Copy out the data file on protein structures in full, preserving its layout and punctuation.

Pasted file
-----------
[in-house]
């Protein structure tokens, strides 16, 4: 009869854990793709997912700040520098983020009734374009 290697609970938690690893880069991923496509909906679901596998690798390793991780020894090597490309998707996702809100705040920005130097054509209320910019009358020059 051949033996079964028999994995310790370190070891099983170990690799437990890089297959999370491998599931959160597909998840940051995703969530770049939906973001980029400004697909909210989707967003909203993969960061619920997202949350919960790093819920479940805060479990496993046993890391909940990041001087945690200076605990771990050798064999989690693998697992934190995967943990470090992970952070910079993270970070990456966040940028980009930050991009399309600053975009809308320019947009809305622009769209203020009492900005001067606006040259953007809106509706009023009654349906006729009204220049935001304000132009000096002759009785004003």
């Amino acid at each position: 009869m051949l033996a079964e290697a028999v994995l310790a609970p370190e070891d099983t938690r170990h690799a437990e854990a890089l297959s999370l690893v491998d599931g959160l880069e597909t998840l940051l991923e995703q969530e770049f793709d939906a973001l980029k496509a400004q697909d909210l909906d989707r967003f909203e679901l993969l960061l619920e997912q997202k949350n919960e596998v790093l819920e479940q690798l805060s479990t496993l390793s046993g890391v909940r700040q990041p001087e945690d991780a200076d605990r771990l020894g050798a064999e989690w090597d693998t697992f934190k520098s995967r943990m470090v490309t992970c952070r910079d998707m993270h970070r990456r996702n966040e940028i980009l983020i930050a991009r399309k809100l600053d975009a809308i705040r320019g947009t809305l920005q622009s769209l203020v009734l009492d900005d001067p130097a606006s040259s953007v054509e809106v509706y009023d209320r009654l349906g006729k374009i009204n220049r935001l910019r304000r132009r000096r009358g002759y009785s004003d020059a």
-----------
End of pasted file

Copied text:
[in-house]
């Protein structure tokens, strides 16, 4: 009869854990793709997912700040520098983020009734374009 290697609970938690690893880069991923496509909906679901596998690798390793991780020894090597490309998707996702809100705040920005130097054509209320910019009358020059 051949033996079964028999994995310790370190070891099983170990690799437990890089297959999370491998599931959160597909998840940051995703969530770049939906973001980029400004697909909210989707967003909203993969960061619920997202949350919960790093819920479940805060479990496993046993890391909940990041001087945690200076605990771990050798064999989690693998697992934190995967943990470090992970952070910079993270970070990456966040940028980009930050991009399309600053975009809308320019947009809305622009769209203020009492900005001067606006040259953007809106509706009023009654349906006729009204220049935001304000132009000096002759009785004003």
């Amino acid at each position: 009869m051949l033996a079964e290697a028999v994995l310790a609970p370190e070891d099983t938690r170990h690799a437990e854990a890089l297959s999370l690893v491998d599931g959160l880069e597909t998840l940051l991923e995703q969530e770049f793709d939906a973001l980029k496509a400004q697909d909210l909906d989707r967003f909203e679901l993969l960061l619920e997912q997202k949350n919960e596998v790093l819920e479940q690798l805060s479990t496993l390793s046993g890391v909940r700040q990041p001087e945690d991780a200076d605990r771990l020894g050798a064999e989690w090597d693998t697992f934190k520098s995967r943990m470090v490309t992970c952070r910079d998707m993270h970070r990456r996702n966040e940028i980009l983020i930050a991009r399309k809100l600053d975009a809308i705040r320019g947009t809305l920005q622009s769209l203020v009734l009492d900005d001067p130097a606006s040259s953007v054509e809106v509706y009023d209320r009654l349906g006729k374009i009204n220049r935001l910019r304000r132009r000096r009358g002759y009785s004003d020059a």